To proceed, we assume, as announced above, that the Cartan matrix is invertible and symmetrizable since these are the only cases encountered in the billiards. Under these assumptions, an invertible, invariant bilinear form is easily defined on the algebra. We denote by the diagonal elements of ,

First, one defines an invertible bilinear form in the dual of the Cartan subalgebra. This is done by simply setting for the simple roots. It follows from that and thus the Cartan matrix can be written as It is customary to fix the normalization of so that the longest roots have . As we shall now see, the definition (4.29) leads to an invariant bilinear form on the Kac–Moody algebra.Since the bilinear form is nondegenerate on , one has an isomorphism defined by

This isomorphism induces a bilinear form on the Cartan subalgebra, also denoted by . The inverse isomorphism is denoted by and is such that Since the Cartan elements obey it is clear from the definitions that and thus alsoThe bilinear form can be uniquely extended from the Cartan subalgebra to the entire algebra by requiring that it is invariant, i.e., that it fulfills

For instance, for the ’s and ’s one finds and similarly In the same way we have and thus Quite generally, if and are root vectors corresponding respectively to the roots and ,then unless . Indeed, one has

and thus

It is proven in [116] that the invariance condition on the bilinear form defines it indeed consistently and that it is nondegenerate. Furthermore, one finds the relations

Consider the restriction of the bilinear form to the real vector space obtained by taking the real span of the simple roots,

This defines a scalar product with a definite signature. As we have mentioned, the signature is Euclidean if and only if the algebra is finite-dimensional [116]. In that case, all roots – and not just the simple ones – are spacelike, i.e., such that .When the algebra is infinite-dimensional, the invariant scalar product does not have Euclidean signature. The spacelike roots are called “real roots”, the non-spacelike ones are called “imaginary roots” [116]. While the real roots are nondegenerate (i.e., the corresponding eigenspaces, called “root spaces”, are one-dimensional), this is not so for imaginary roots. In fact, it is a challenge to understand the degeneracy of imaginary roots for general indefinite Kac–Moody algebras, and, in particular, for Lorentzian Kac–Moody algebras.

Another characteristic feature of real roots, familiar from standard finite-dimensional Lie algebra theory, is that if is a (real) root, no multiple of is a root except . This is not so for imaginary roots, where (or other non-trivial multiples of ) can be a root even if is. We shall provide explicit examples below.

Finally, while there are at most two different root lengths in the finite-dimensional case,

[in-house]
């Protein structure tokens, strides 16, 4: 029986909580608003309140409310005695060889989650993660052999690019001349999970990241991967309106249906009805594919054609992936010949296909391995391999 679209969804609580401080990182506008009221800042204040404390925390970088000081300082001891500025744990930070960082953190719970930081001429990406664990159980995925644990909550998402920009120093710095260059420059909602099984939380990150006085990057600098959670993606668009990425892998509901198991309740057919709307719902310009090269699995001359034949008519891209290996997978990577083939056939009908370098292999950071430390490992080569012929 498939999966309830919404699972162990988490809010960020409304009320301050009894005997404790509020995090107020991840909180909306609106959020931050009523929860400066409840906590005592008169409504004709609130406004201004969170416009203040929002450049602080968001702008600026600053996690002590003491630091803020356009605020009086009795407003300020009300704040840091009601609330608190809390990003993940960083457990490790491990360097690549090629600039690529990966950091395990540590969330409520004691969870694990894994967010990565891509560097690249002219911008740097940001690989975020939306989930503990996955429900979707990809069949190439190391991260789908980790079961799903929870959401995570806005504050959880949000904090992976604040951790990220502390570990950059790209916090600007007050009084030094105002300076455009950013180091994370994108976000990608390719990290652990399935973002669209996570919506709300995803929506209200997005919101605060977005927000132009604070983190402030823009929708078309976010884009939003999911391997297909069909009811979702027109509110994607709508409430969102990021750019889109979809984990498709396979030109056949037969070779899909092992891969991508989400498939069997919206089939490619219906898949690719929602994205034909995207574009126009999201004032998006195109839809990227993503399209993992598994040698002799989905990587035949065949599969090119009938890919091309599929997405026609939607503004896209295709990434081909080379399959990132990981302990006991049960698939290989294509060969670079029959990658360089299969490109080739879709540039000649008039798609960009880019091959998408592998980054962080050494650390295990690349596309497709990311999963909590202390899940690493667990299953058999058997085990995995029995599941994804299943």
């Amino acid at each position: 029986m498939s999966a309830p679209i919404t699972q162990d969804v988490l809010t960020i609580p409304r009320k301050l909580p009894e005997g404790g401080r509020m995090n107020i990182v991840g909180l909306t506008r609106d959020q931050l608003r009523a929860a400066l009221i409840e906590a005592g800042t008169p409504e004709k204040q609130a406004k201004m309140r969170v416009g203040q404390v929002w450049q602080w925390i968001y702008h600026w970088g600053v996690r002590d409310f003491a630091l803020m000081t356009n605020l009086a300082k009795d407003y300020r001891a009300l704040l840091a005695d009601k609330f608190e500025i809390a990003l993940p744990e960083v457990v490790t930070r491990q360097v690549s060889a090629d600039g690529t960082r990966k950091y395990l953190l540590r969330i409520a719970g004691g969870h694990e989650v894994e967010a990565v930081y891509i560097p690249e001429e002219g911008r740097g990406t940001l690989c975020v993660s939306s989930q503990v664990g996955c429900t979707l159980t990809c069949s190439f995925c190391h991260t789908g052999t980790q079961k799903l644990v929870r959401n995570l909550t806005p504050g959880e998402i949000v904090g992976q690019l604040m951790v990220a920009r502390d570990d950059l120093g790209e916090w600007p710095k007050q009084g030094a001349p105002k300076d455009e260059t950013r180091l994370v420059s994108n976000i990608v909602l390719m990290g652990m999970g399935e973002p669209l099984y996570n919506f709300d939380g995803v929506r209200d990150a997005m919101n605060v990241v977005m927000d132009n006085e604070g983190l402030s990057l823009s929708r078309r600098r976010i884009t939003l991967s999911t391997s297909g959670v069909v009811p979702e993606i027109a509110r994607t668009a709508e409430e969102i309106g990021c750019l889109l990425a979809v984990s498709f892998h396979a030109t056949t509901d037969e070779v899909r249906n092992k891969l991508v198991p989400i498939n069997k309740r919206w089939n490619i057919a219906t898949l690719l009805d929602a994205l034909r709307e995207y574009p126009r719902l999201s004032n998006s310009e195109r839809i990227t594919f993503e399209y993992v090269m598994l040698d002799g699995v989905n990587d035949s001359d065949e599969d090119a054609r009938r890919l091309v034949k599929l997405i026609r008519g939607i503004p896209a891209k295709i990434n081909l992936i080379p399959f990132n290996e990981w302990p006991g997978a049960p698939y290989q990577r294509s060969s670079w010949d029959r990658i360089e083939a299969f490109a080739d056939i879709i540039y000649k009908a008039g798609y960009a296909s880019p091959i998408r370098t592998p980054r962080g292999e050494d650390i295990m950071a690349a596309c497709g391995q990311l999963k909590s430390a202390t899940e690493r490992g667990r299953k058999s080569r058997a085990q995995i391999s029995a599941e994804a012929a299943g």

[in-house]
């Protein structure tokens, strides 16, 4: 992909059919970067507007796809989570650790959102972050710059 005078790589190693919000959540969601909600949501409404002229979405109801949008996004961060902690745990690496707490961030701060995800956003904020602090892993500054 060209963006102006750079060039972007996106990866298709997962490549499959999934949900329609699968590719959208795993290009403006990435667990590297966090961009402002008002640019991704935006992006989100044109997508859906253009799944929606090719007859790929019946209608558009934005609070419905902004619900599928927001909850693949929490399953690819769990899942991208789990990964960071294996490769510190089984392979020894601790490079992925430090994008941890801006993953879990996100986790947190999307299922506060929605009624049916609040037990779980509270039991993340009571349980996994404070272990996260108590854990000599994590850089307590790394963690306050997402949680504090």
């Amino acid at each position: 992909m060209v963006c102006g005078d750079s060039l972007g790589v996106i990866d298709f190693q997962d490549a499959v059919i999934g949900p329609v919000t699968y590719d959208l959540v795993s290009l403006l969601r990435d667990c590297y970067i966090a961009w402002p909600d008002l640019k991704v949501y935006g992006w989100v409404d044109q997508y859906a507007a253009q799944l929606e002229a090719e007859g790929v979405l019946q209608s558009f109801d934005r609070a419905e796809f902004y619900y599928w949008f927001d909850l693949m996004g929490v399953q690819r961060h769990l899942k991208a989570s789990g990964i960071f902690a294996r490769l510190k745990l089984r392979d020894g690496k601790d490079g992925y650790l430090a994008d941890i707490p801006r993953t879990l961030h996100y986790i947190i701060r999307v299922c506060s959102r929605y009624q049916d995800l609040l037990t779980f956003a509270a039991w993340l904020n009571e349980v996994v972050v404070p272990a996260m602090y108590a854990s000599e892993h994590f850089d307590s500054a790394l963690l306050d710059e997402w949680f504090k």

this is no longer true even for real roots in the case of infinite-dimensional Kac–Moody
algebras^{11}.
When all the real roots have the same length, one says that the algebra is “simply-laced”. Note that the
imaginary roots (if any) do not have the same length, except in the affine case where they all have length
squared equal to zero.

The fundamental weights of the Kac–Moody algebra are vectors in the dual space of the Cartan subalgebra defined by

This impliesThe Weyl vector is defined by

and is thus equal to

From the invariant bilinear form, one can construct a generalized Casimir operator as follows.

We denote the eigenspace associated with by . This is called the “root space” of and is defined as

A representation of the Kac–Moody algebra is called restricted if for every vector of the representation subspace , one has for all but a finite number of positive roots .Let be a basis of and let be the basis of dual to in the -metric,

Similarly, let be a basis of and the dual basis of with respect to the bilinear form , We set where is the Weyl vector. Recall from Section 4.6.1 that is an isomorphism from to , so, since , the expression belongs to as required. When acting on any vector of a restricted representation, is well-defined since only a finite number of terms are different from zero. It is proven in [116] that commutes with all the operators of any restricted representation.
For that reason, it is known as the (generalized) Casimir operator. It is quadratic in the
generators^{12}.

This definition – and, in particular, the presence of the linear term – might seem a bit strange at first sight. To appreciate it, turn to a finite-dimensional simple Lie algebra. In the above notations, the usual expression for the quadratic Casimir operator reads

(without degeneracy index since the roots are nondegenerate in the finite-dimensional case). Here, is the Killing metric and a basis of the Lie algebra. This expression is not “normal-ordered” because there are, in the last term, lowering operators standing on the right. We thus replace the last term by Using the fact that in a finite-dimensional Lie algebra, , (see, e.g., [85]) one sees that the Casimir operator can be rewritten in “normal ordered” form as in Equation (4.52). The advantage of the normal-ordered form is that it makes sense also for infinite-dimensional Kac–Moody algebras in the case of restricted representations.http://www.livingreviews.org/lrr-2008-1 |
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